How To Become a More Safe, Efficient, and Profitable Law Firm Part 1

Cybersecurity Attract Business

There are so many ways for a law firm to become more profitable, which go beyond the standard approach of cutting costs and obtaining more business. The COVID-19 pandemic has made safety and adherence to procedures requirements of an attractive business model. And the new hybrid work environment has caused new data safety concerns, which require new and tighter procedural requirements to combat them. Due to this current chaotic business environment, the law industry has become one of the industries most susceptible to cyber-attacks. Every firm, no matter how big or small, must now protect itself. So, what can a firm do to reduce the threat of being hacked?

Well, the weakest link in a law firm is the human being, so training is key. All employees and business partners must be properly trained. They also need to feel comfortable speaking up when something does not appear to be appropriate. So, how does management create such an environment?

Because so many firms are embracing a hybrid work policy, it is more important than ever that people “meet.” These meetings can be remote or in person, but they have to be scheduled regularly, and with a goal and objective in mind. Everyone should be encouraged to actively participate. So, people cannot be chastised for their opinions, no matter how unpopular their views might be. It’s better to have an internal conversation, within the firm, than to involve a client or business partner with data security issues that could have been avoided. Additionally, and perhaps more importantly, a law firm does not want to spend its time, money, and resources dealing with a successful cyber-attack.

Leaders must be able to recognize what they do not know. Most likely, they are not as knowledgeable as they could be about cyber-security. A good first step would be to reach out to trusted experts—their cloud provider, their time & billing provider, and their document management team. These are business partners with whom they are already working; they can provide training and guidance as to how to avoid attacks.

Any remote-work policy implemented in a firm must be understood and adhered to by everyone. It makes good sense to include the firm’s cloud provider, time & billing provider, and document management provider when designing a remote-work policy, to ensure that all appropriate issues are addressed. This also provides a great way to get employees to work together—with business partners and with each other.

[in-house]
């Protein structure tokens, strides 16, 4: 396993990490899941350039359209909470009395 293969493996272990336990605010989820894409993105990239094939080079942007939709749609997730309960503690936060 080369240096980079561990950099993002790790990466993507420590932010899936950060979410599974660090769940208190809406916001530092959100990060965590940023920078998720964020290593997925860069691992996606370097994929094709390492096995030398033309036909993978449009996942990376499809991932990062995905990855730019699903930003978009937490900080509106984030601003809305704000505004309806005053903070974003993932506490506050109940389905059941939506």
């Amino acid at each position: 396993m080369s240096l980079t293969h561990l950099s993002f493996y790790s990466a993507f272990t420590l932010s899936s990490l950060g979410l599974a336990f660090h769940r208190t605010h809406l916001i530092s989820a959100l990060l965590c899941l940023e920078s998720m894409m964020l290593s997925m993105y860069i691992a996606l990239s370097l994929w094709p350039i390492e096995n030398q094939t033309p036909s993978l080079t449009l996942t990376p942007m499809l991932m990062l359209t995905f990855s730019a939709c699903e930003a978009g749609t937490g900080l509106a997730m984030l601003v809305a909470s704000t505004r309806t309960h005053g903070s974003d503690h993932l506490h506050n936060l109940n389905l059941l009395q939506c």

All software applications need to be intuitive—easy to understand and to use. And they must remain current in today’s fast-paced environment. Easy access to help and IT assistance is also a necessity, especially when working remotely.

All employees need to be aware of the pitfalls of social media. A policy must be in place and reviewed periodically with everyone specifying what can and cannot be posted on all social media platforms. This training has to become part of new employee orientation as well. It also should be discussed as part of all exit interviews. Former employees need to understand the ramifications of negative posts. To combat such social media pitfalls, some firms have invested in software that monitors employees’ activities on their network. Of course, this must be implemented with employee knowledge. Unfortunately, resorting to this type of monitoring may cause other administrative issues. Mentoring employees and their use of social media may be another option which will be discussed in a future article.

Law firms may want to share their cyber-security knowledge with their clients. The safer a client feels with a firm, the more likely that client will remain a client and refer others to the firm. When applicable, law firms should provide cyber-security CLE (Continue Legal Education) credits, and other credits, not only to its employees but to its clients. To offer a client cyber-security training significantly differentiates a law firm from its competitors.

Recently, cyber-liability insurance premiums have increased significantly. A firm should reach out to its broker and ask what it can do to reduce the insurance premium. Insurance companies are usually willing to offer help and suggestions, and will reduce premiums when certain security measures are met. Many insurance companies are requiring dual factor authentication; it is no longer an option. Yes, it can be cumbersome, and involves another step when logging into the firm’s private data, but this additional security is becoming the norm. Consider it similar to installing a deadbolt on the door of a residence.

In summary, protecting all information is a basic requirement in today’s environment. It is no longer an option. Law firm leaders need to listen to their business partners, employees, and clients regarding cyber-security issues. No longer can a leader spout “we’ve always done it this way.” That mindset can literally bankrupt an organization and its owners. Relevant education is the key to remaining safe.

Published by Zola Suite June 9, 2022

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